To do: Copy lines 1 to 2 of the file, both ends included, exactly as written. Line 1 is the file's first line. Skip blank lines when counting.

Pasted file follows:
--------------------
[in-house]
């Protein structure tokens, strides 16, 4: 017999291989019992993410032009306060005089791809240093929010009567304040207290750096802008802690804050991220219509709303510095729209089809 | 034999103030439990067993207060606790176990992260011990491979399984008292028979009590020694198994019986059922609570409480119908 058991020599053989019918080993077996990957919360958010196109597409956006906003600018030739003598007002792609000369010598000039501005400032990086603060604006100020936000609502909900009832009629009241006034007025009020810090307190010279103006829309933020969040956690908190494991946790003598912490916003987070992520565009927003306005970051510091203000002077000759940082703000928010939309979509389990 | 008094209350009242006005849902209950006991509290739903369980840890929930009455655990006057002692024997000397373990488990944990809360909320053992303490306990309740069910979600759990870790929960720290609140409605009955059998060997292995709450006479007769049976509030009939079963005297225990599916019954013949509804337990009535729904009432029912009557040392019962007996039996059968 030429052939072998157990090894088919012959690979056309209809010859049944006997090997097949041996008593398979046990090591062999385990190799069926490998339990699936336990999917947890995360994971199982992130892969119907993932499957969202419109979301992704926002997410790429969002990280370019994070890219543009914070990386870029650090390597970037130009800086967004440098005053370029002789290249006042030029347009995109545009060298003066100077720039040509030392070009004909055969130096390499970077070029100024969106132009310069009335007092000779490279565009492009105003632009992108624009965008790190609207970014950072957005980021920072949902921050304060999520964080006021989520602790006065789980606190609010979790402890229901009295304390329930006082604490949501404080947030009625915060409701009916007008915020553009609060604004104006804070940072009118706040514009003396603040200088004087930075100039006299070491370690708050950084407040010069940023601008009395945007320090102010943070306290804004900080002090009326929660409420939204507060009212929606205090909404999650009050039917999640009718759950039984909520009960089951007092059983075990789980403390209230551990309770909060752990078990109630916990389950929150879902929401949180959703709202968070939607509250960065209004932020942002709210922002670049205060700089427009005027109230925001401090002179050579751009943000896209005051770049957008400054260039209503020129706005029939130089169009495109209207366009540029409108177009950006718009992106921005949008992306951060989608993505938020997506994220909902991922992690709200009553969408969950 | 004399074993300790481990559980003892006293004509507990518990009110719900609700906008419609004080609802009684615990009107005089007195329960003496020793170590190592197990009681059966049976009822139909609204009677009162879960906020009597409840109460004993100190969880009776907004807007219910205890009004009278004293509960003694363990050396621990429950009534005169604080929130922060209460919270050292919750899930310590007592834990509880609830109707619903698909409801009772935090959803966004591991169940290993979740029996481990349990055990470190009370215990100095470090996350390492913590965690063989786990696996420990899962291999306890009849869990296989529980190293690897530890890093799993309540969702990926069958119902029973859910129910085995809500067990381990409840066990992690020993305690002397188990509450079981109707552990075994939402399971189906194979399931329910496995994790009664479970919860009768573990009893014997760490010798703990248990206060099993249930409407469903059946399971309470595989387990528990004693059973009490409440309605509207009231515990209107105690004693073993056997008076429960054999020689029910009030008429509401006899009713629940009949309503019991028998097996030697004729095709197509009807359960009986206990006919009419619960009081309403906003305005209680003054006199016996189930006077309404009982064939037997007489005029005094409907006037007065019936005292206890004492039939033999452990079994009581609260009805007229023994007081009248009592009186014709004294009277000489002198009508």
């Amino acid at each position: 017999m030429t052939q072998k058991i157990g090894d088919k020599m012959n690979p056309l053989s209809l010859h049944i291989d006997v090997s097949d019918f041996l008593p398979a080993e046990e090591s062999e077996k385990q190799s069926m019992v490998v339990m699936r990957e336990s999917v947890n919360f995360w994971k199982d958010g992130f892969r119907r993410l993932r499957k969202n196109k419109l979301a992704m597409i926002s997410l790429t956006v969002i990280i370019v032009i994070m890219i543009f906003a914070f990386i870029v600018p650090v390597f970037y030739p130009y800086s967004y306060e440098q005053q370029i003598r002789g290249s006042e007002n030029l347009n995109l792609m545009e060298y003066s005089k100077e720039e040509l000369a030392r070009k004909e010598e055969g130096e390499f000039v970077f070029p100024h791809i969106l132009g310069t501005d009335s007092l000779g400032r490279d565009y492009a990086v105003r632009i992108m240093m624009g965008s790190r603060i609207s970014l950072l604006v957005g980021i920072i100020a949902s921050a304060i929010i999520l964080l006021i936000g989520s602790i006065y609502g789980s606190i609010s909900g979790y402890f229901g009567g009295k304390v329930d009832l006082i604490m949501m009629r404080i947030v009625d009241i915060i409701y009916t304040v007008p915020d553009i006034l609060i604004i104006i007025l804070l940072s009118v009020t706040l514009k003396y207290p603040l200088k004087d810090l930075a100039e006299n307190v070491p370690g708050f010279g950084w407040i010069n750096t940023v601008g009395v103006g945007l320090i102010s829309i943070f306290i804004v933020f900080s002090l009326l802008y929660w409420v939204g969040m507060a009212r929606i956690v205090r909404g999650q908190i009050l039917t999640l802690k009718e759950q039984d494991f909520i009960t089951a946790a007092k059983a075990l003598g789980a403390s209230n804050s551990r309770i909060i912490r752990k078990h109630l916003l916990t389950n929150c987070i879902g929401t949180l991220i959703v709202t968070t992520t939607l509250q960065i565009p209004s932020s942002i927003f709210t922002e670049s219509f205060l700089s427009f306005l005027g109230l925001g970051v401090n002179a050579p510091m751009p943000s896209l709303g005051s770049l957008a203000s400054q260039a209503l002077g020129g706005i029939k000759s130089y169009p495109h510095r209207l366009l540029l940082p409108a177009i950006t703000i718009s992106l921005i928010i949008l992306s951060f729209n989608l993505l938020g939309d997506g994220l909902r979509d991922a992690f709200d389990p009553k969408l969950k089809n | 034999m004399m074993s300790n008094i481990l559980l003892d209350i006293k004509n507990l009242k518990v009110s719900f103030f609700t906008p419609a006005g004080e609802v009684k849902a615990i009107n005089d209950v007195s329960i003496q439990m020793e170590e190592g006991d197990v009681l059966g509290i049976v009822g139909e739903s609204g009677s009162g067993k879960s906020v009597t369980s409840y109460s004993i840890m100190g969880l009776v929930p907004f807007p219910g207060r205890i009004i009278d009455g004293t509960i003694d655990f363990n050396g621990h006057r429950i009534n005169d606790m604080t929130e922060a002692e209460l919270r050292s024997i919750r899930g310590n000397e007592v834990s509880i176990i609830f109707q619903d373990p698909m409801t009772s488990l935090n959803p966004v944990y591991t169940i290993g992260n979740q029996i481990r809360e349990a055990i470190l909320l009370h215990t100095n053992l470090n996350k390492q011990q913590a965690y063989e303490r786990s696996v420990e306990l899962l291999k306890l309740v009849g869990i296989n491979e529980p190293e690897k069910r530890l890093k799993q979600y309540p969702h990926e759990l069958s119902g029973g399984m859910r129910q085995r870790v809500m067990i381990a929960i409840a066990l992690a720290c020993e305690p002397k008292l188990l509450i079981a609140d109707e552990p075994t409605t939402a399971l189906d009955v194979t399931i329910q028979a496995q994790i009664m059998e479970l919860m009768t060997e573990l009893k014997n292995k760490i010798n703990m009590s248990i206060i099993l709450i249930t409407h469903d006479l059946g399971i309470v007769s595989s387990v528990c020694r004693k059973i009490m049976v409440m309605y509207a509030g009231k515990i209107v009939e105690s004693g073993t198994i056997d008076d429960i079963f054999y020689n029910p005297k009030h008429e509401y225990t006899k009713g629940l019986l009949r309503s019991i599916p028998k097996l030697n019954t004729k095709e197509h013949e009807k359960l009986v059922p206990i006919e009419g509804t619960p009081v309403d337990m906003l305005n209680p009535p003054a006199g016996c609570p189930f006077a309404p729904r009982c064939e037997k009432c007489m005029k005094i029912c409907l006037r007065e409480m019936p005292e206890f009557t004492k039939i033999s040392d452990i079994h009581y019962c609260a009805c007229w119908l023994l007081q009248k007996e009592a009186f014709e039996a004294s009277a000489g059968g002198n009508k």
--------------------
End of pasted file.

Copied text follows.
[in-house]
């Protein structure tokens, strides 16, 4: 017999291989019992993410032009306060005089791809240093929010009567304040207290750096802008802690804050991220219509709303510095729209089809 | 034999103030439990067993207060606790176990992260011990491979399984008292028979009590020694198994019986059922609570409480119908 058991020599053989019918080993077996990957919360958010196109597409956006906003600018030739003598007002792609000369010598000039501005400032990086603060604006100020936000609502909900009832009629009241006034007025009020810090307190010279103006829309933020969040956690908190494991946790003598912490916003987070992520565009927003306005970051510091203000002077000759940082703000928010939309979509389990 | 008094209350009242006005849902209950006991509290739903369980840890929930009455655990006057002692024997000397373990488990944990809360909320053992303490306990309740069910979600759990870790929960720290609140409605009955059998060997292995709450006479007769049976509030009939079963005297225990599916019954013949509804337990009535729904009432029912009557040392019962007996039996059968 030429052939072998157990090894088919012959690979056309209809010859049944006997090997097949041996008593398979046990090591062999385990190799069926490998339990699936336990999917947890995360994971199982992130892969119907993932499957969202419109979301992704926002997410790429969002990280370019994070890219543009914070990386870029650090390597970037130009800086967004440098005053370029002789290249006042030029347009995109545009060298003066100077720039040509030392070009004909055969130096390499970077070029100024969106132009310069009335007092000779490279565009492009105003632009992108624009965008790190609207970014950072957005980021920072949902921050304060999520964080006021989520602790006065789980606190609010979790402890229901009295304390329930006082604490949501404080947030009625915060409701009916007008915020553009609060604004104006804070940072009118706040514009003396603040200088004087930075100039006299070491370690708050950084407040010069940023601008009395945007320090102010943070306290804004900080002090009326929660409420939204507060009212929606205090909404999650009050039917999640009718759950039984909520009960089951007092059983075990789980403390209230551990309770909060752990078990109630916990389950929150879902929401949180959703709202968070939607509250960065209004932020942002709210922002670049205060700089427009005027109230925001401090002179050579751009943000896209005051770049957008400054260039209503020129706005029939130089169009495109209207366009540029409108177009950006718009992106921005949008992306951060989608993505938020997506994220909902991922992690709200009553969408969950 | 004399074993300790481990559980003892006293004509507990518990009110719900609700906008419609004080609802009684615990009107005089007195329960003496020793170590190592197990009681059966049976009822139909609204009677009162879960906020009597409840109460004993100190969880009776907004807007219910205890009004009278004293509960003694363990050396621990429950009534005169604080929130922060209460919270050292919750899930310590007592834990509880609830109707619903698909409801009772935090959803966004591991169940290993979740029996481990349990055990470190009370215990100095470090996350390492913590965690063989786990696996420990899962291999306890009849869990296989529980190293690897530890890093799993309540969702990926069958119902029973859910129910085995809500067990381990409840066990992690020993305690002397188990509450079981109707552990075994939402399971189906194979399931329910496995994790009664479970919860009768573990009893014997760490010798703990248990206060099993249930409407469903059946399971309470595989387990528990004693059973009490409440309605509207009231515990209107105690004693073993056997008076429960054999020689029910009030008429509401006899009713629940009949309503019991028998097996030697004729095709197509009807359960009986206990006919009419619960009081309403906003305005209680003054006199016996189930006077309404009982064939037997007489005029005094409907006037007065019936005292206890004492039939033999452990079994009581609260009805007229023994007081009248009592009186014709004294009277000489002198009508």